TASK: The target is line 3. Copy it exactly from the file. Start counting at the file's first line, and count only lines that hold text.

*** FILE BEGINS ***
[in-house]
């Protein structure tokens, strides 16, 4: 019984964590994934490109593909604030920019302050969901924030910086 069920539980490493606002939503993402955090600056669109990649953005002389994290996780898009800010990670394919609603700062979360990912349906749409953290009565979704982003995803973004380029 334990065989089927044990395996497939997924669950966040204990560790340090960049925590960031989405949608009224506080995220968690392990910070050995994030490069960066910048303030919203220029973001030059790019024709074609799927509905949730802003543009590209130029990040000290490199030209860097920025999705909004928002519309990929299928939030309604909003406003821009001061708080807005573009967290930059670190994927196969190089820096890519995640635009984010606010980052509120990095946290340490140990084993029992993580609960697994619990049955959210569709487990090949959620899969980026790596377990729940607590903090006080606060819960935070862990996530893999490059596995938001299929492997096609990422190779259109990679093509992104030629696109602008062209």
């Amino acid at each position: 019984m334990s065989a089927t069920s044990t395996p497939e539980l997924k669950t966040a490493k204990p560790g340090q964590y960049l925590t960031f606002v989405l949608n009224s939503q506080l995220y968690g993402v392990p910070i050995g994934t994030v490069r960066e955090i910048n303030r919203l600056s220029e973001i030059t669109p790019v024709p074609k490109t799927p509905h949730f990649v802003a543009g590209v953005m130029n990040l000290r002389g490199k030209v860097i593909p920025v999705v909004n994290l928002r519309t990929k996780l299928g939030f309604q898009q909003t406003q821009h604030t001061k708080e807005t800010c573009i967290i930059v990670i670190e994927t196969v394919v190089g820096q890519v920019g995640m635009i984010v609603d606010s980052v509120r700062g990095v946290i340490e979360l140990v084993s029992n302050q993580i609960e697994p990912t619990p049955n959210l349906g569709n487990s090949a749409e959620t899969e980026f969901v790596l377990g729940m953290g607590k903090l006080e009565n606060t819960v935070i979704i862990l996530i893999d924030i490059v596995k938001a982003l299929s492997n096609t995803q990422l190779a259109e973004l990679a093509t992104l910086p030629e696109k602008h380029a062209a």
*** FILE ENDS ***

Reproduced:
């Amino acid at each position: 019984m334990s065989a089927t069920s044990t395996p497939e539980l997924k669950t966040a490493k204990p560790g340090q964590y960049l925590t960031f606002v989405l949608n009224s939503q506080l995220y968690g993402v392990p910070i050995g994934t994030v490069r960066e955090i910048n303030r919203l600056s220029e973001i030059t669109p790019v024709p074609k490109t799927p509905h949730f990649v802003a543009g590209v953005m130029n990040l000290r002389g490199k030209v860097i593909p920025v999705v909004n994290l928002r519309t990929k996780l299928g939030f309604q898009q909003t406003q821009h604030t001061k708080e807005t800010c573009i967290i930059v990670i670190e994927t196969v394919v190089g820096q890519v920019g995640m635009i984010v609603d606010s980052v509120r700062g990095v946290i340490e979360l140990v084993s029992n302050q993580i609960e697994p990912t619990p049955n959210l349906g569709n487990s090949a749409e959620t899969e980026f969901v790596l377990g729940m953290g607590k903090l006080e009565n606060t819960v935070i979704i862990l996530i893999d924030i490059v596995k938001a982003l299929s492997n096609t995803q990422l190779a259109e973004l990679a093509t992104l910086p030629e696109k602008h380029a062209a």